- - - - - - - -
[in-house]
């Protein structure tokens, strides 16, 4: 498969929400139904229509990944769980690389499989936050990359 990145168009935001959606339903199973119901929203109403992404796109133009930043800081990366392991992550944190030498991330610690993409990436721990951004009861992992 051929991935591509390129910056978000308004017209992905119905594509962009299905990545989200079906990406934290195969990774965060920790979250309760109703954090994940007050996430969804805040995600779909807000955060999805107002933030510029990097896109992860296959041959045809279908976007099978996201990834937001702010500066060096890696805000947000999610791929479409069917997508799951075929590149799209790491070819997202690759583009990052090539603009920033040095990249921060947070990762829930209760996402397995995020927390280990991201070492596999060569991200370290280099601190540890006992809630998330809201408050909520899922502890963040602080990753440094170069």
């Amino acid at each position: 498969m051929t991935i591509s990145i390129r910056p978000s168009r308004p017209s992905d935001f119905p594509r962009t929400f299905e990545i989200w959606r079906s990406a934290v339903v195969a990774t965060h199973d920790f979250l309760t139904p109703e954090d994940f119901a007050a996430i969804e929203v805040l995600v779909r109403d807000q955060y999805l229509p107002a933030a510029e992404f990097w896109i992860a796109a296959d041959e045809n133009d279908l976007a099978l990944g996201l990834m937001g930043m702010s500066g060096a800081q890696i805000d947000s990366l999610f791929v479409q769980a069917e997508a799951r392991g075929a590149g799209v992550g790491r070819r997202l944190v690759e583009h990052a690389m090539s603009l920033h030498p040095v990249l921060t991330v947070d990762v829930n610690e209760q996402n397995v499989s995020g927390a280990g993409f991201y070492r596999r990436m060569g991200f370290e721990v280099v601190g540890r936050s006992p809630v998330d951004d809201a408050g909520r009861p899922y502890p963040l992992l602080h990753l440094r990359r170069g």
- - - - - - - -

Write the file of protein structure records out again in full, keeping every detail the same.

[in-house]
């Protein structure tokens, strides 16, 4: 498969929400139904229509990944769980690389499989936050990359 990145168009935001959606339903199973119901929203109403992404796109133009930043800081990366392991992550944190030498991330610690993409990436721990951004009861992992 051929991935591509390129910056978000308004017209992905119905594509962009299905990545989200079906990406934290195969990774965060920790979250309760109703954090994940007050996430969804805040995600779909807000955060999805107002933030510029990097896109992860296959041959045809279908976007099978996201990834937001702010500066060096890696805000947000999610791929479409069917997508799951075929590149799209790491070819997202690759583009990052090539603009920033040095990249921060947070990762829930209760996402397995995020927390280990991201070492596999060569991200370290280099601190540890006992809630998330809201408050909520899922502890963040602080990753440094170069």
């Amino acid at each position: 498969m051929t991935i591509s990145i390129r910056p978000s168009r308004p017209s992905d935001f119905p594509r962009t929400f299905e990545i989200w959606r079906s990406a934290v339903v195969a990774t965060h199973d920790f979250l309760t139904p109703e954090d994940f119901a007050a996430i969804e929203v805040l995600v779909r109403d807000q955060y999805l229509p107002a933030a510029e992404f990097w896109i992860a796109a296959d041959e045809n133009d279908l976007a099978l990944g996201l990834m937001g930043m702010s500066g060096a800081q890696i805000d947000s990366l999610f791929v479409q769980a069917e997508a799951r392991g075929a590149g799209v992550g790491r070819r997202l944190v690759e583009h990052a690389m090539s603009l920033h030498p040095v990249l921060t991330v947070d990762v829930n610690e209760q996402n397995v499989s995020g927390a280990g993409f991201y070492r596999r990436m060569g991200f370290e721990v280099v601190g540890r936050s006992p809630v998330d951004d809201a408050g909520r009861p899922y502890p963040l992992l602080h990753l440094r990359r170069g």